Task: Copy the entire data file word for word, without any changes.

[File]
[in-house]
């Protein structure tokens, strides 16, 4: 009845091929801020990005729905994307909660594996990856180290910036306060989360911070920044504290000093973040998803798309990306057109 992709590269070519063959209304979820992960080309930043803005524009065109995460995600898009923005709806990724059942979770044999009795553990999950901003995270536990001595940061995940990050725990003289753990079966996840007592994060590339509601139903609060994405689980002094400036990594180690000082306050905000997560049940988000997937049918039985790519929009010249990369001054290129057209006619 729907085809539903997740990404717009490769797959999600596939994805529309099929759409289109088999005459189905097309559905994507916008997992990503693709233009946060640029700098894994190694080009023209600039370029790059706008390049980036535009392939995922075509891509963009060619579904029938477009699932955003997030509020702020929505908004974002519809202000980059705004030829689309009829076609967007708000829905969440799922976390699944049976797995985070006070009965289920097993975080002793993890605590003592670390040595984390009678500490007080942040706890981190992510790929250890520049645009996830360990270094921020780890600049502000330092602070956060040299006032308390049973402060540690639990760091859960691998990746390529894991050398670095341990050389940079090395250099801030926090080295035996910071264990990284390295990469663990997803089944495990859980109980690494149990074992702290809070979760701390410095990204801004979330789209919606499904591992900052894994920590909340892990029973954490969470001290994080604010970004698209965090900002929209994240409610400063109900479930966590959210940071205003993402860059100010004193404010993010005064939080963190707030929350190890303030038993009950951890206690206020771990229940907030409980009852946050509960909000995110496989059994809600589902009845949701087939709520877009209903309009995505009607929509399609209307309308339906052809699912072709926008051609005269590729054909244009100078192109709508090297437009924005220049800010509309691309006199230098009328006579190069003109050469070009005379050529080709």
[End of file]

[in-house]
């Protein structure tokens, strides 16, 4: 009845091929801020990005729905994307909660594996990856180290910036306060989360911070920044504290000093973040998803798309990306057109 992709590269070519063959209304979820992960080309930043803005524009065109995460995600898009923005709806990724059942979770044999009795553990999950901003995270536990001595940061995940990050725990003289753990079966996840007592994060590339509601139903609060994405689980002094400036990594180690000082306050905000997560049940988000997937049918039985790519929009010249990369001054290129057209006619 729907085809539903997740990404717009490769797959999600596939994805529309099929759409289109088999005459189905097309559905994507916008997992990503693709233009946060640029700098894994190694080009023209600039370029790059706008390049980036535009392939995922075509891509963009060619579904029938477009699932955003997030509020702020929505908004974002519809202000980059705004030829689309009829076609967007708000829905969440799922976390699944049976797995985070006070009965289920097993975080002793993890605590003592670390040595984390009678500490007080942040706890981190992510790929250890520049645009996830360990270094921020780890600049502000330092602070956060040299006032308390049973402060540690639990760091859960691998990746390529894991050398670095341990050389940079090395250099801030926090080295035996910071264990990284390295990469663990997803089944495990859980109980690494149990074992702290809070979760701390410095990204801004979330789209919606499904591992900052894994920590909340892990029973954490969470001290994080604010970004698209965090900002929209994240409610400063109900479930966590959210940071205003993402860059100010004193404010993010005064939080963190707030929350190890303030038993009950951890206690206020771990229940907030409980009852946050509960909000995110496989059994809600589902009845949701087939709520877009209903309009995505009607929509399609209307309308339906052809699912072709926008051609005269590729054909244009100078192109709508090297437009924005220049800010509309691309006199230098009328006579190069003109050469070009005379050529080709």